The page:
INTERVIEW BY STEVE OLSON
INTRODUCTION BY STEVE OLSON
PHOTO BY PAT MYERS
And the Winner is… SALBA… To win is to win. To win throughout a lifetime, is the real victory… To charge is to charge, for almost three decades, To destroy is to destroy… is to dominate… every time you skate, from a pimple-faced kid to a true killer, and I do mean Killer. That’s the one thing that always happens when Screaming Lord Salba enters the arena, whether it be a backyard pool- pipe- small or large… Death is certain to whatever terrain Salba rides. Live to Ride – Ride to Live. That’s an understatement, when speaking of Salba. The proof is on his trucks… Just look… You’ll see what I’m talking about….
“WHEN I FIRST STARTED LEARNING TO RIDE POOLS FROM THE OLDER GUYS, THEY TOLD US WE HAD TO GRIND EVERY WALL AND RIDE EVERY OBSTACLE. YOU HAVE TO GIVE IT 110%.”
Is Steve there?
This is Stacy Peralta. How are you?
What’s going on with you, Olson?
Same old. Okay, tell me your name.
Steven Jerry Alba. What’s your middle name? Fleming?
Yeah, of Captain Fleming Williams of Blackbeard’s pirate ship. How long have you been skating?
I’ve been skating since ’74.
You do the math. That’s 30 years.
It’s pretty crazy. I never thought I’d be riding all of these years.
How did you start skating?
I saw some of the neighbor kids skateboarding. They lived on this street with a slight incline at the end. It had sidewalks on both sides. We used to shoot the hill and try to make it around the curve.
What kind of board were you riding?
I was riding one of those clay wheel boards. It wasn’t that rad.
How was the transition from clay to urethane?
It was a major deal. Urethane was way better. They didn’t skid out on rocks. It was a better ride with a better flow.
Who were you skating with back then?
I just skated with my friends from the neighborhood.
Did you skate with Malba?
Mick wasn’t skating yet. He was just riding his bike.
How old were you when you started skating?
I was ten when I got serious about it. I got my own board and started going with my buddies to skate.
You didn’t surf, did you?
No, we lived 30 miles from the beach. We were lucky to get to the beach once a month in the summertime. We used to go to Huntington Beach and hang out at the pier. They had a little snack bar with a little bank ride, so we skated there. We didn’t surf much, so we rode boogie boards. That’s all we could afford.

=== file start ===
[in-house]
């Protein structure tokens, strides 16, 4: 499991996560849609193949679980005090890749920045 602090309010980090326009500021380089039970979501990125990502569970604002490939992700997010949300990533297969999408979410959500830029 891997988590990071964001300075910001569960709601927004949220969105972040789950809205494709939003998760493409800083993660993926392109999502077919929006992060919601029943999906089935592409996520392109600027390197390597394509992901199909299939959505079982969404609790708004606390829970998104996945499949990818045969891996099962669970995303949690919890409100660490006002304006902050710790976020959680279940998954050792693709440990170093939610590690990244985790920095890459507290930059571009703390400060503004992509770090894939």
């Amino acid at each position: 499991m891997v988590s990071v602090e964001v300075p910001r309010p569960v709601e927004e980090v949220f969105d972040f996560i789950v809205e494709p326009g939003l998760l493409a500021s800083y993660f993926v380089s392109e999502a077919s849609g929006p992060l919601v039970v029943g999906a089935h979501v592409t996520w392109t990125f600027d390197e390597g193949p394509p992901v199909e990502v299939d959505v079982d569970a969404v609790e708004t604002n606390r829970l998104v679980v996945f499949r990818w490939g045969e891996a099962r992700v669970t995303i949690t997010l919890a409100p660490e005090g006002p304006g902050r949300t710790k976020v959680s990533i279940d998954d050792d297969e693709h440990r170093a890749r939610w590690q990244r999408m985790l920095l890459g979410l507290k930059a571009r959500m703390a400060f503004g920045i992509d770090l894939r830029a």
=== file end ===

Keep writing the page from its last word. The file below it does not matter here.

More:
Were you trying to emulate surfing moves when you started skating?
Well, we saw the surf magazines and tripped on that whole scene. Then, later on, we saw the Dogtown boys. We tried to copy surfing, in a sense. Our friend’s older brother, Gary Lazone, was really into Gerry Lopez. He had lightning bolts on everything. He’d carve them out on his grip tape and stencil them on his t-shirts.
He was a lighting bolt addict, which is similar to a sticker addict nowadays. There were lots of heads like that back then.
Yeah, and Gary was a good surfer. He showed us the ‘Surfer’ magazines and ‘Skateboarder’ magazines. As we were learning, and the magazines came out, we’d hear about places to skate. These two skaters told us about this pool up on top of Foothill Boulevard near Grove. That’s how we heard about Baldy and the L-Pool. Skateboarding is crazy like that. It’s a lot of word of mouth. That’s how we got into it.
You got into rolling around, and then you were skating banks and pools?
Yeah, we started out doing tail wheelies, jumping over broomsticks. One day, we were riding down this alley called ‘Stoner Alley’. It was a road you didn’t want to go down. A couple of cholo kids lived at the bottom of the alley. Some Harley stoner dudes lived at the top of the alley. They were always fighting. It was a gnarly place. My friend’s older brother Gary went down the alley. We hid behind a wall and waited. Then we heard the whoosh of skateboarding in a pool, so we went down the alley, too. We went through the fence and there was the pool. We were like, ‘This is cool.’
Which pool was this?
It was a right-hand kidney called the Central Pool. That was the first pool I ever rode.
The first pool I ever rode was that square pool right off Foothill.
They called that the Groid bowl, at Foothill and Gary.